RealTraps MondoTrap room acoustics treatment

For a hobby based on science and technology, audiophilia has more than its share of unscientific elements. That's not necessarily a bad thing; not all of those elements are obvious snake oil, and there's more than science to creating—or re-creating—a musical experience. Still, for the more technical-minded it's a little disconcerting that even the most basic distinctions, such as why two CD players sound different from each other, are hard to explain using technical measurements and simple scientific concepts.

So it's reassuring to now and then review a product whose mechanism of action is easy to understand. Yes, there are plenty of "room-treatment" products out there—little pieces of foil, small jars of colorful rocks—that no known laws of physics can explain. For that, you need psychology. But some less esoteric room treatments—represented in this review by the MondoTrap, made by Ethan Winer's RealTraps company—work according to well-established scientific principles. And I do mean work.

A little science
Science has two complementary foundations: the empirical and the theoretical. In order for something to count as science, it must be supported by rigorous, quantitative observations and—assuming it's not something new and paradigm-shifting, which happens far less often than tweak salesmen would have you believe—it must be consistent with existing theory. Let's start with the theory.

Sound waves emerging from a loudspeaker whiz by at more than a thousand feet per second. But when they bounce back and forth between parallel surfaces, they form standing waves, aka room modes: vibrational modes with points of maximum and minimum volume at fixed locations in a room.

Because the dimensions of most listening rooms correspond to the wavelengths of the lower audio frequencies (the wavelength is the speed of sound divided by the frequency), standing waves create the biggest problems in the bass frequencies. Play a recording of white noise—ie, equal energy at all frequencies—through your speakers, and the energy-vs-frequency response you measure in the room will be anything but equal, especially in the bass. To further complicate things, the room's response will depend on where you stand in it: one location will have too much midbass, but at another the midbass will vanish altogether—same for the low bass, but at different locations. Even if your audio system has a ruler-flat frequency response, the response of your untreated room will look more like the Himalayas. That's something even the most expensive preamp can't fix. An equalizer can help, but the results will sound good at only one location. But every room has walls, and walls reflect sound. What to do?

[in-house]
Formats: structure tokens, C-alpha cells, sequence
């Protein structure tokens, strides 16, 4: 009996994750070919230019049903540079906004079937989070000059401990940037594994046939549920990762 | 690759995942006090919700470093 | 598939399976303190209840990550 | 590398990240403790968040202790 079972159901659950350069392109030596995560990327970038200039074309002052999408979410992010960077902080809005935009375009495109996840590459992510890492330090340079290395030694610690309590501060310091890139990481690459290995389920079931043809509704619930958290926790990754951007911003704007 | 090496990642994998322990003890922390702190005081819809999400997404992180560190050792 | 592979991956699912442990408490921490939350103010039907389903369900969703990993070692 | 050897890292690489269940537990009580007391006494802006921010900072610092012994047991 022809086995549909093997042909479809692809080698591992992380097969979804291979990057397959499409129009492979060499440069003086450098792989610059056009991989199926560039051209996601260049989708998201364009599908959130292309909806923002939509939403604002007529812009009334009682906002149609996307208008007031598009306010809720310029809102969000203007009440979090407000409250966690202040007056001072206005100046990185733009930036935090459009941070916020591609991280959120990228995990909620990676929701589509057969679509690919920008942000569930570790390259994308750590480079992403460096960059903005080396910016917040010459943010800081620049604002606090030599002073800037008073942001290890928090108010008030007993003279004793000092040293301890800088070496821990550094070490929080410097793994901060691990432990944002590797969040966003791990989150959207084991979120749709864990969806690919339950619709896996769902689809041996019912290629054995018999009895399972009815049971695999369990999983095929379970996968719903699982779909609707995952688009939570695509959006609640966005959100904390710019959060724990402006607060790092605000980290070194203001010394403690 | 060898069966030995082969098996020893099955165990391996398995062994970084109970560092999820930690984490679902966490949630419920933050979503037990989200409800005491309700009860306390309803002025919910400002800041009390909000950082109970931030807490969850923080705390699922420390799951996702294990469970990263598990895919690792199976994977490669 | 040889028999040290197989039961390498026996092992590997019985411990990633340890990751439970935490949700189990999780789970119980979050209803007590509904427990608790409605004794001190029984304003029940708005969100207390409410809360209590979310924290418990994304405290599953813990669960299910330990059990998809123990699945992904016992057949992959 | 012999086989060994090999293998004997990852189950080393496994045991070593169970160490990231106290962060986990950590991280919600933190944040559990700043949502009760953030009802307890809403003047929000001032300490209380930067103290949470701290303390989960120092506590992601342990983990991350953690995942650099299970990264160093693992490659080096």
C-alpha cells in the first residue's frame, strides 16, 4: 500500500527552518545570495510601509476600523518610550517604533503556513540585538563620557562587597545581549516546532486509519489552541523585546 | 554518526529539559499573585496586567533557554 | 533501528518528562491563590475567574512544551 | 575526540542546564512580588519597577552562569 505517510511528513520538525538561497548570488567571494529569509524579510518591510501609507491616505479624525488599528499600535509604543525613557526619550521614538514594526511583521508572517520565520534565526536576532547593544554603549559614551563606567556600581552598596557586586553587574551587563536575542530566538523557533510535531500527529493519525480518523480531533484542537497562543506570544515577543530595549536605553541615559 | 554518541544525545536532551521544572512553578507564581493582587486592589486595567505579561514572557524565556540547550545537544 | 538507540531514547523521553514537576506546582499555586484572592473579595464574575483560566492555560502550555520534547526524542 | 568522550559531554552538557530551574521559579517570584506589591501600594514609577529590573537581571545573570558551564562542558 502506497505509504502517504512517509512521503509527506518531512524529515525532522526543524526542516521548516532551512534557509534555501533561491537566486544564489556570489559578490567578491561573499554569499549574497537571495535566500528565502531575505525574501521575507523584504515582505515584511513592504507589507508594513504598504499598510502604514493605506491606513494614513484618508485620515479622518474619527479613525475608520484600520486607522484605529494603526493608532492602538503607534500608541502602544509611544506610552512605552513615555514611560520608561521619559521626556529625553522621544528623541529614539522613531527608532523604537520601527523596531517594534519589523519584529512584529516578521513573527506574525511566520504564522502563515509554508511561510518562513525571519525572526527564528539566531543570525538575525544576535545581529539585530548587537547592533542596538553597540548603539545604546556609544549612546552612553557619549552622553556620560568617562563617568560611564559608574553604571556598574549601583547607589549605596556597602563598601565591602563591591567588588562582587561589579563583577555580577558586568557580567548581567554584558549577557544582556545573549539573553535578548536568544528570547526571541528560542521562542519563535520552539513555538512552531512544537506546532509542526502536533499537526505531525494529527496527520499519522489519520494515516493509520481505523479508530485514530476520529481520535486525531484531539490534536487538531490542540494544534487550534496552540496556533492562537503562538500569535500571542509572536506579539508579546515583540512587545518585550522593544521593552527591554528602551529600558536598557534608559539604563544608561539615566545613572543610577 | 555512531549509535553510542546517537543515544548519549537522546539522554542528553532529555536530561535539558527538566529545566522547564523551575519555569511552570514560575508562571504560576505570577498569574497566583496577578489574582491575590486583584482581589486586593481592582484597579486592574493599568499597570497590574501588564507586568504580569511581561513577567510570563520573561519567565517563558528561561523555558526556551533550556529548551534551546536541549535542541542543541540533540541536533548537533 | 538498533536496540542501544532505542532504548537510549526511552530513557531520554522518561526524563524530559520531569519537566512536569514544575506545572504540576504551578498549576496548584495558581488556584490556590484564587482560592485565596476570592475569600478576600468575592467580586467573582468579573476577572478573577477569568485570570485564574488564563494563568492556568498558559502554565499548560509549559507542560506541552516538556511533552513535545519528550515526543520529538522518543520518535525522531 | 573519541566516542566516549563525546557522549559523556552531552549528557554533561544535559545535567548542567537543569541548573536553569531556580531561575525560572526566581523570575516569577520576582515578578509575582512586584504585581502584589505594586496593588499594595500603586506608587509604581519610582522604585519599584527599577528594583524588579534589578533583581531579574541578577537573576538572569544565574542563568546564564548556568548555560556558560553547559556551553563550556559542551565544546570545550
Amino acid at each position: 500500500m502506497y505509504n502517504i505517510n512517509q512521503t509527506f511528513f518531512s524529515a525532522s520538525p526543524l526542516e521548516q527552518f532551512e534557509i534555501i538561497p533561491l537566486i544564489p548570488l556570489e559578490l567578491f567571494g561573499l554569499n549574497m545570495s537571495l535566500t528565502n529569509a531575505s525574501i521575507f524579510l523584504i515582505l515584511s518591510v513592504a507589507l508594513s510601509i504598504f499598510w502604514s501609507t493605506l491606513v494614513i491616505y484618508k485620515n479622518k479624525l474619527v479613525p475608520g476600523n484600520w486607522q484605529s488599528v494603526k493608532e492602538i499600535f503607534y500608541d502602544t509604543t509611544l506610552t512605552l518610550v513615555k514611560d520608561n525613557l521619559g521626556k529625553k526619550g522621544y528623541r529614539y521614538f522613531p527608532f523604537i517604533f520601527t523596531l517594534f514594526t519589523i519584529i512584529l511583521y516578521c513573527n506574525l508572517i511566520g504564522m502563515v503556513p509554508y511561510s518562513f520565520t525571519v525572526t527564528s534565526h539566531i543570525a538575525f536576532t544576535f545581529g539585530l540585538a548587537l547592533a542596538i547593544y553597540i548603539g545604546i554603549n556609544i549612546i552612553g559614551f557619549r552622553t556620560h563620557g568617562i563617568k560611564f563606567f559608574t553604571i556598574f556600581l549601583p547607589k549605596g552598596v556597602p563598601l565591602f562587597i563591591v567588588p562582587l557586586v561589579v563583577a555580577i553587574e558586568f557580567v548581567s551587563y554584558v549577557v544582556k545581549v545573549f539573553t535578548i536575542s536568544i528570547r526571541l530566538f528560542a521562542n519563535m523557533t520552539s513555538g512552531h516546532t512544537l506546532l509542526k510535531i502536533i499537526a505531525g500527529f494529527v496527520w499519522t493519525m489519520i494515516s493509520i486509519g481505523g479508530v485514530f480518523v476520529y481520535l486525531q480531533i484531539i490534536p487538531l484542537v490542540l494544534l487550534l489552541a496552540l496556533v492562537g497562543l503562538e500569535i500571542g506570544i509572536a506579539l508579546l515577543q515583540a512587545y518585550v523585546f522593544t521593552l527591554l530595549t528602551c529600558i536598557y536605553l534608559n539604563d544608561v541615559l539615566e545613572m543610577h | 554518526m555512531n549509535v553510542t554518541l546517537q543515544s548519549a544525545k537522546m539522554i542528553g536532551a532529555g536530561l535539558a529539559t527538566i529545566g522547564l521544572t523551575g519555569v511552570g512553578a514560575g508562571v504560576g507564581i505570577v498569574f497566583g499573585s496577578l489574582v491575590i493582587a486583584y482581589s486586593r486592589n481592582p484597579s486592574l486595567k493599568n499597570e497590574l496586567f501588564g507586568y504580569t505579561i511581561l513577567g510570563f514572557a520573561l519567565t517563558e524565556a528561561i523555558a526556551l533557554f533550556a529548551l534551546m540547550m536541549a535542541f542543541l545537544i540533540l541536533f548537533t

If you're building a dedicated listening room from scratch, plenty. For one thing, you can give the room the right shape: Make sure the walls aren't perfectly parallel, and that the room's height, width, and length aren't the same, or even simple multiples of each other (footnote 1). That'll spread out the standing waves over a wider range of frequencies and room locations. Another thing you can do, at least in principle, is to make the room big; room modes are less important in larger spaces because the modes are closely spaced (in the frequency domain). But big rooms have other problems, not the least of which is that they cost a lot to build. Besides, most of us are stuck with the space we're stuck with. What to do then?

If standing waves are created by sound bouncing back and forth between the parallel walls of a normal sort of room, the best way to control them is to stop the sound from bouncing by absorbing it. Certain materials—such as the rigid fiberglass that constitutes the core of the MondoTrap—are capable of absorbing sound energy and dissipating it as heat. The more energy you absorb at the room boundaries (footnote 2), the less is left to bounce off the walls and form standing waves. Those jagged response peaks and valleys smooth out; the room's response becomes more uniform; you get a taste, if only a small one, of what a genuinely flat frequency response would sound like, and the full potential of your high-end equipment begins to become apparent, probably for the first time.

Not Metropolitan Home
Until about 18 months ago, I had a dedicated listening room. It wasn't ideal—a little too reflective—but acoustically it was pretty good, and my wife and I could shut the door and listen at pretty high levels without disturbing my son, who (we hoped) was sleeping 50' or 60' away.

I gave up that listening room, along with the rest of our large house in the country (footnote 3), for a small condo in town on a park with an ocean view. My old listening room isn't that much smaller than this entire condominium, into which I've stuffed a dog, a wife, and a nine-year-old boy. Some would say I was crazy. Some have said it.

Footnote 1: Tom Norton's essays on designing an optimally proportioned listening room can be found here and here. In addition, a useful spreadsheet for calculating room modes can be found here.

Footnote 2: Actually, it doesn't matter where you absorb the sound, whether at the wall or in the middle of the room. But walls and corners are where the sound pressure is highest for all frequencies and room modes, so that's where traps are most effective.

Footnote 3: Technically, I haven't given it up yet. As of this writing, I still own it. But it's for sale, and I don't go there much.

RealTraps, LLC
34 Cedar Vale Drive
New Milford, CT 06776
(866) 732-5872